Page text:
Bone Joint Res 2020;9(11):761–767.

Posterior tibial slope and anterior post-cam contact can change knee kinematics in extension in bi-cruciate stabilized total knee arthroplasty

Masaru Hada, Hideki Mizu-uchi, Ken Okazaki, Koji Murakami, Takao Kaneko, Hidehiko Higaki, Yasuharu Nakashima


This study aims to investigate the effects of posterior tibial slope (PTS) on knee kinematics involved in the post-cam mechanism in bi-cruciate stabilized (BCS) total knee arthroplasty (TKA) using computer simulation.


In total, 11 different PTS (0° to 10°) values were simulated to evaluate the effect of PTS on anterior post-cam contact conditions and knee kinematics in BCS TKA during weight-bearing stair climbing (from 86° to 6° of knee flexion). Knee kinematics were expressed as the lowest points of the medial and lateral femoral condyles on the surface of the tibial insert, and the anteroposterior translation of the femoral component relative to the tibial insert.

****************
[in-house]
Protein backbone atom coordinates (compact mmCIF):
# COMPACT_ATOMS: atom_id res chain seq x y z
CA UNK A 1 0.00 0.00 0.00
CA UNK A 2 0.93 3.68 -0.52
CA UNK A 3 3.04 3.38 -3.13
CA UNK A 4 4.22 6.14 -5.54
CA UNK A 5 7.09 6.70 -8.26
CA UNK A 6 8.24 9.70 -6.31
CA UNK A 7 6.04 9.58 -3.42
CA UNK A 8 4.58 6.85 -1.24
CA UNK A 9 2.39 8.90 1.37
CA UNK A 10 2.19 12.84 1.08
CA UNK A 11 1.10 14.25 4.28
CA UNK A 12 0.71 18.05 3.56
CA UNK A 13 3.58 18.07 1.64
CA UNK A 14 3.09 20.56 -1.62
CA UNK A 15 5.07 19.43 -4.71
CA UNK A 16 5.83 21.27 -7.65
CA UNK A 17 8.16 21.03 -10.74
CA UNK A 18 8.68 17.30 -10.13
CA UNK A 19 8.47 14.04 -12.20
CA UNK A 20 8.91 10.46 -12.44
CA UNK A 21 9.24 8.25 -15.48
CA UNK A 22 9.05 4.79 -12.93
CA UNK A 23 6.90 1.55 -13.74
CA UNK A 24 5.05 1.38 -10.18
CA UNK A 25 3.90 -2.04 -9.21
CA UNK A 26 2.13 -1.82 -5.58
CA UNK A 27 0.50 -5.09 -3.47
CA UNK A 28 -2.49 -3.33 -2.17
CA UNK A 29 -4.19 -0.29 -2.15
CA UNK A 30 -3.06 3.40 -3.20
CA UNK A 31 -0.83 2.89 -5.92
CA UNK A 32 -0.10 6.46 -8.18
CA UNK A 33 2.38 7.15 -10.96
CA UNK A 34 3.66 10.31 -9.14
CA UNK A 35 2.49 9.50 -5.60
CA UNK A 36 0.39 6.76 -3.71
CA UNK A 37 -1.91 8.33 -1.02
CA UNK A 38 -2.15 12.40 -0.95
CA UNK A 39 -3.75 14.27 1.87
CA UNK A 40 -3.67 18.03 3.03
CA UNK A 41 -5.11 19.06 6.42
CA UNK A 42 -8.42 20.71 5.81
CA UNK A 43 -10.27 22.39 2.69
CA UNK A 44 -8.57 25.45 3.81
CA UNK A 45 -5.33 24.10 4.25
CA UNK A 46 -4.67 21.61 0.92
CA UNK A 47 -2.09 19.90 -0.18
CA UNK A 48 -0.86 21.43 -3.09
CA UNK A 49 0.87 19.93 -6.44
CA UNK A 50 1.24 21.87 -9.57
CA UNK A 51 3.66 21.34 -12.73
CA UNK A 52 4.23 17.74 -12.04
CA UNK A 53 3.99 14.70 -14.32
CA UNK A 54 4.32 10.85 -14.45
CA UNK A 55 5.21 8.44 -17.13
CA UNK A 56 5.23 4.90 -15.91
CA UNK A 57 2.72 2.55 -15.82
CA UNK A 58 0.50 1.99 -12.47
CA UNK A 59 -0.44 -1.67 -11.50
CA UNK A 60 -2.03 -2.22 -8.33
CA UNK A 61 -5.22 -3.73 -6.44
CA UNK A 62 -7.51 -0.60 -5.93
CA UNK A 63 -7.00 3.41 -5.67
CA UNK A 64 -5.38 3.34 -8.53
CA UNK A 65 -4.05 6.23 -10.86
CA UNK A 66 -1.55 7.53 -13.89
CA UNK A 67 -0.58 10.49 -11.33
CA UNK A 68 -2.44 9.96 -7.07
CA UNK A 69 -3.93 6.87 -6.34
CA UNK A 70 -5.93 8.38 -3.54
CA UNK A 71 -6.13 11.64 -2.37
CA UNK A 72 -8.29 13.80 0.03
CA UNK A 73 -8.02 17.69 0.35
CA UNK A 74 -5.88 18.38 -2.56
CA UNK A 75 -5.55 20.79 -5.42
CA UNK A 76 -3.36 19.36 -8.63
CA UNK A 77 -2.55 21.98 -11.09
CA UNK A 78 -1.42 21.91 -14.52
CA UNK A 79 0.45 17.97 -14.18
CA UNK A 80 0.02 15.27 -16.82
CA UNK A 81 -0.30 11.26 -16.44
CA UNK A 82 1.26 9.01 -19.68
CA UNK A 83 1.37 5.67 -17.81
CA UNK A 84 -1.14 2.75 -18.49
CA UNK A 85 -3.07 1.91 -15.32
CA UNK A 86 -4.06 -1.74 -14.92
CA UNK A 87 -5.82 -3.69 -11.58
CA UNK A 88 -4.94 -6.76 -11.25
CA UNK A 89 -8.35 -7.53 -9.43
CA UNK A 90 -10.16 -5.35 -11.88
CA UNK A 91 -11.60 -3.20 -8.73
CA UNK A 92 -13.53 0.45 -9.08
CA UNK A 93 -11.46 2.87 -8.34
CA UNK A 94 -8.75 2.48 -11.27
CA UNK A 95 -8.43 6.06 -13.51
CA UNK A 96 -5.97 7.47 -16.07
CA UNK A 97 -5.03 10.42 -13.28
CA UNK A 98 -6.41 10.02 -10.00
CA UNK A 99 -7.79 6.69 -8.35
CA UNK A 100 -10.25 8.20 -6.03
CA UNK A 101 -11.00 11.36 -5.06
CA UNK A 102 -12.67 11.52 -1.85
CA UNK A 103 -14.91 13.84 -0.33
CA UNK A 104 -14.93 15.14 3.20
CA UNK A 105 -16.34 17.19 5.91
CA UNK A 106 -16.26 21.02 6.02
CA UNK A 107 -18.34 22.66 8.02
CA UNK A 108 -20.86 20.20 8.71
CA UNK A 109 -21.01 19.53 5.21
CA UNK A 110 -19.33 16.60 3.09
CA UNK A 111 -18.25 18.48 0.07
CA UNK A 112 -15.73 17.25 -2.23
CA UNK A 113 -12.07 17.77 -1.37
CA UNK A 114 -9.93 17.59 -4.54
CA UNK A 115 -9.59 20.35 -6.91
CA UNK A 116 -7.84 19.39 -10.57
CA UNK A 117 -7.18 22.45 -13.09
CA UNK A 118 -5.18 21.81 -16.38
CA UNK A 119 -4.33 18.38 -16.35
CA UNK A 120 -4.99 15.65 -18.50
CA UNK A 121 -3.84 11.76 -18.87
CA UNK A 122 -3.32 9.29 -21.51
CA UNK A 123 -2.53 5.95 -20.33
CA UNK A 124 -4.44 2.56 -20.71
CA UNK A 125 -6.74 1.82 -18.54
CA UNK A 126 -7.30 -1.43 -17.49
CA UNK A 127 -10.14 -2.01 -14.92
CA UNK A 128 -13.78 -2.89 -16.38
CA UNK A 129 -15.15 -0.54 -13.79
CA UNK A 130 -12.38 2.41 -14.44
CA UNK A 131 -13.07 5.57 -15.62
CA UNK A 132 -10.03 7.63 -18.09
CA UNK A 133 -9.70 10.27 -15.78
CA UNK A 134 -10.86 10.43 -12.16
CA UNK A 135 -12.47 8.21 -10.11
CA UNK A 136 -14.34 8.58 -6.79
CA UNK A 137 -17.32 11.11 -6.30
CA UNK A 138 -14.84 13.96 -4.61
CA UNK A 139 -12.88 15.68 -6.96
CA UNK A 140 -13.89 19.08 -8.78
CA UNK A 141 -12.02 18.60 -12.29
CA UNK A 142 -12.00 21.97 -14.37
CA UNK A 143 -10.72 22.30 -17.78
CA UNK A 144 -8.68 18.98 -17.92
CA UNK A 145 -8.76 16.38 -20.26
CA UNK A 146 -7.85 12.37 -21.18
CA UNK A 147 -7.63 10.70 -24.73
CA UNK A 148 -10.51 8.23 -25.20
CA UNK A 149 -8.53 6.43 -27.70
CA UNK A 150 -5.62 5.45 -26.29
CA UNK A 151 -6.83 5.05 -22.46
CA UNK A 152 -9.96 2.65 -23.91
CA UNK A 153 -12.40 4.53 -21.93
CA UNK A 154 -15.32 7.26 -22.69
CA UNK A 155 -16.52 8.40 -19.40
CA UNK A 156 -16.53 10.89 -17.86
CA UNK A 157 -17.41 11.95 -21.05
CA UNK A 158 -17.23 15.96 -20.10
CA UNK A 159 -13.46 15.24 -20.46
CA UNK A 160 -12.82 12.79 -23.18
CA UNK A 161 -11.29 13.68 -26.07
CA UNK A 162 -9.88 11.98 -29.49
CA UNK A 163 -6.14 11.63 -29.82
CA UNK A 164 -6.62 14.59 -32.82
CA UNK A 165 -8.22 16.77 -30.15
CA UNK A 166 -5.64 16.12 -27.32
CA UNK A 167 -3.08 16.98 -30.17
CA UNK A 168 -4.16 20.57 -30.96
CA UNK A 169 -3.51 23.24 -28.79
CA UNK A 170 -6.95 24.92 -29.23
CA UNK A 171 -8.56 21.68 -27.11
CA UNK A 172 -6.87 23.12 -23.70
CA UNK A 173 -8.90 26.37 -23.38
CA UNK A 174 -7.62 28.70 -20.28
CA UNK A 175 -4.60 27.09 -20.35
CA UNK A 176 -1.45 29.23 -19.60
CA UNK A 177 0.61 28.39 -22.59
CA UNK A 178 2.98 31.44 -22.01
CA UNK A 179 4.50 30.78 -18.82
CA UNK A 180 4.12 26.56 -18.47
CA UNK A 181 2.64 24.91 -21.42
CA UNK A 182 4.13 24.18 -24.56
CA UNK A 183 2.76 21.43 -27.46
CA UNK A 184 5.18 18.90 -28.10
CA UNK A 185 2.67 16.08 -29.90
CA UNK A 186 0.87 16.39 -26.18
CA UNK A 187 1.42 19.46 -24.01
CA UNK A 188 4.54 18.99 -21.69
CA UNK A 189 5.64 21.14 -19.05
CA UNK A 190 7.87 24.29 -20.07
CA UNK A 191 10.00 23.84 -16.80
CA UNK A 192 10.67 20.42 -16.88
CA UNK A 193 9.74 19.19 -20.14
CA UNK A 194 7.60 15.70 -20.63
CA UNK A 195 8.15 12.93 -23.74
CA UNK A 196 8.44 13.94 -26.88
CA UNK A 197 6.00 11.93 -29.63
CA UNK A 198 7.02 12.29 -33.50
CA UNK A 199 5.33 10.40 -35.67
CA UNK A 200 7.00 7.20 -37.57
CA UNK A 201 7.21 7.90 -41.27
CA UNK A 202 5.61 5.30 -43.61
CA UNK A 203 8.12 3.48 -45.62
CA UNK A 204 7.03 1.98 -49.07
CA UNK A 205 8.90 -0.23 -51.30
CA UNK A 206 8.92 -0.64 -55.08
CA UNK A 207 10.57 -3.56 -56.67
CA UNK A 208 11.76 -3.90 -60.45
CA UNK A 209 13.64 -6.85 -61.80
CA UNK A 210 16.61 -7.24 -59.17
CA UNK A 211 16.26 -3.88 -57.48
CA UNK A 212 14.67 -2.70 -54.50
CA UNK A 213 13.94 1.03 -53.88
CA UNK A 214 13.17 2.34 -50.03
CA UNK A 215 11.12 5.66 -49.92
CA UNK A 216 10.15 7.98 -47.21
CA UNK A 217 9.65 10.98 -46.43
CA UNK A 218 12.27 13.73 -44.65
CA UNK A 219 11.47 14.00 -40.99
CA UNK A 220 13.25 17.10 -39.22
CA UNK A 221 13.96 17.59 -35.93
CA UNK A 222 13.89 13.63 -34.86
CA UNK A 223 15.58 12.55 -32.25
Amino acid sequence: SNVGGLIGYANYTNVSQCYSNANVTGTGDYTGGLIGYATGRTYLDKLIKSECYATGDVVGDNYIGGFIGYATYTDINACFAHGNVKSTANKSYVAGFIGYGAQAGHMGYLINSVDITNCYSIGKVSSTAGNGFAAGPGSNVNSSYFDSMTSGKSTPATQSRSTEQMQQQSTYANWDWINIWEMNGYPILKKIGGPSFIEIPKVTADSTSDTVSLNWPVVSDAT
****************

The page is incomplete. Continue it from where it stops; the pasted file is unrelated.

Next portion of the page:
Anterior post-cam contact in BCS TKA was observed with the knee near full extension if PTS was 6° or more. BCS TKA showed a bicondylar roll forward movement from 86° to mid-flexion, and two different patterns from mid-flexion to knee extension: screw home movement without anterior post-cam contact and bicondylar roll forward movement after anterior post-cam contact. Knee kinematics in the simulation showed similar trends to the clinical in vivo data and were almost within the range of inter-specimen variability.


Postoperative knee kinematics in BCS TKA differed according to PTS and anterior post-cam contact; in particular, anterior post-cam contact changed knee kinematics, which may affect the patient’s perception of the knee during activities.

Download article